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The GM1 Gangliosidoses

  • Gustavo Charria-Ortiz

The gangliosidoses are a group of lysosomal storage diseases characterized by the accumulation of these complex glycolipids in multiple organs of the body. They manifest a predominantly neurological phenotype, a fact that is probably related to their high prevalence in nervous tissues. The typical presentation is that of a progressive neurodegenerative disease with onset in early life followed by loss of acquired developmental milestones, dementia, and worsening neurological deficits. Early death is common, except perhaps in late-onset variants. Systemic manifestations in the form of visceromegaly or skeletal deformities are preferentially seen in the aggressive variants of GM1 gangliosidosis (i.e., infantile), whereas they are typically absent in GM2 gangliosidosis (except for Sandhoff’s disease, which may present with mild visceromegaly). Depending upon the severity of the enzymatic defect, they show different rates of clinical progression and involvement, with severe deficiencies leading to the most aggressive forms in an infantile and acute or subacute fashion, whereas milder ones have an onset later in life and slower clinical progression.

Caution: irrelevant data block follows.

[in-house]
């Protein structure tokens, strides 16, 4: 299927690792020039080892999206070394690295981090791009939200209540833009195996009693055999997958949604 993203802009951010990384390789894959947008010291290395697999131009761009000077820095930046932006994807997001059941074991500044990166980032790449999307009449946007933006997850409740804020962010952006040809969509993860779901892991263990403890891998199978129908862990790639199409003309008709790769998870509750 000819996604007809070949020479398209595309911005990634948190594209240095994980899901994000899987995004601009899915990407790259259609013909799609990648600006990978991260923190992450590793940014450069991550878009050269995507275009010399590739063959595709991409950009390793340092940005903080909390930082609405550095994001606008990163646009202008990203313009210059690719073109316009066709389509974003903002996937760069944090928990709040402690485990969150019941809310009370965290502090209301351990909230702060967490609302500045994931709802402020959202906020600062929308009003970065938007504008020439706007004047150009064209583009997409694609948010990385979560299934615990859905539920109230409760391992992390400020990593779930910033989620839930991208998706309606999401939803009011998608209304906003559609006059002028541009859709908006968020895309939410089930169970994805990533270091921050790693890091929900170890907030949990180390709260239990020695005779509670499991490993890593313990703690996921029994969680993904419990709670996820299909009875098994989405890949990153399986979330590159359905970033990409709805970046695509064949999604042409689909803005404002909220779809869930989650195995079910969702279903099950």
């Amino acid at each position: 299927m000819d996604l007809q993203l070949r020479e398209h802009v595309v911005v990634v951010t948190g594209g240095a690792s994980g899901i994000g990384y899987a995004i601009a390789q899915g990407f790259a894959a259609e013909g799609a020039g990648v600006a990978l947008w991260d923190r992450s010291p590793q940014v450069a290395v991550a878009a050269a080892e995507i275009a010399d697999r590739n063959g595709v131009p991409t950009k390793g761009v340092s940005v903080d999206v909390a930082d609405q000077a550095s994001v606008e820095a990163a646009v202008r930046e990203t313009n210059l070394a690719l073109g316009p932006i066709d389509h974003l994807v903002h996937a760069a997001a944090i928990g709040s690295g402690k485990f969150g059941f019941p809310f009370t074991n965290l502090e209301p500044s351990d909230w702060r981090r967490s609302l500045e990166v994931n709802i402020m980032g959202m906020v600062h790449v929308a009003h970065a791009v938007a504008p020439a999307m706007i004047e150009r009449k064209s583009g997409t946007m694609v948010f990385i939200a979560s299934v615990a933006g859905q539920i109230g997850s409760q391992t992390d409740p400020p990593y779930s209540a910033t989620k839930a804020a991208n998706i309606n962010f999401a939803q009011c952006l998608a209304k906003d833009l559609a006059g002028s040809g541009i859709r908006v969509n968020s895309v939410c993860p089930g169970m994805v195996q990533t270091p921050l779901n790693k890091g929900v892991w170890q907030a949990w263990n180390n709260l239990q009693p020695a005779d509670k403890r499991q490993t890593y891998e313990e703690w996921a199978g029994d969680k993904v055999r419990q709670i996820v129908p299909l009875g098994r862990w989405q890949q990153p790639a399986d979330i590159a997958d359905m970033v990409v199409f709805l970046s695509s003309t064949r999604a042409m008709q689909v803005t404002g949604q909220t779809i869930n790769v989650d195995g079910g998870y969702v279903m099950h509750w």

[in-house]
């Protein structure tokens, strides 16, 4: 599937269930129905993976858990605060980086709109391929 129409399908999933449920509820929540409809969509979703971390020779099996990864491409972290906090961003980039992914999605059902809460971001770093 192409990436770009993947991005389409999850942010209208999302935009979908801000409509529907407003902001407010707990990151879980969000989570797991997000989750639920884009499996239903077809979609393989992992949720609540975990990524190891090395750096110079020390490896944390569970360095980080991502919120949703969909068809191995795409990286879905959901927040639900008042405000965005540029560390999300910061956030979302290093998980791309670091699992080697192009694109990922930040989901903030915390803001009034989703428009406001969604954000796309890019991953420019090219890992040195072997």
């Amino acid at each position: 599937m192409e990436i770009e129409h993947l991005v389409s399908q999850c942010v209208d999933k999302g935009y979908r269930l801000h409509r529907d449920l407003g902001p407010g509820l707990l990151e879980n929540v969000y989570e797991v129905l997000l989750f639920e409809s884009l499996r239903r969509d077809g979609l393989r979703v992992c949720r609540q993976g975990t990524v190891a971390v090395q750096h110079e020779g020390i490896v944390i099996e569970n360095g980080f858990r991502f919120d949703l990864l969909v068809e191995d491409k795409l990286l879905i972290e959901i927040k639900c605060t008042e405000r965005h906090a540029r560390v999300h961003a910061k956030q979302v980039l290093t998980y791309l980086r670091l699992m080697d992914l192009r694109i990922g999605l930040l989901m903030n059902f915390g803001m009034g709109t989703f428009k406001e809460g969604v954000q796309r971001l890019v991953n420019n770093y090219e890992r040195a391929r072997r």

Keywords

Sialic Acid Keratan Sulfate Lysosomal Storage Disease Oligosaccharide Chain Spastic Quadriplegia 
These keywords were added by machine and not by the authors. This process is experimental and the keywords may be updated as the learning algorithm improves.

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Copyright information

© Springer Science+Business Media, LLC 2007

Authors and Affiliations

  • Gustavo Charria-Ortiz
    • 1
  1. 1.Department of NeurologyUniversity of Miami School of MedicineMiamiUSA

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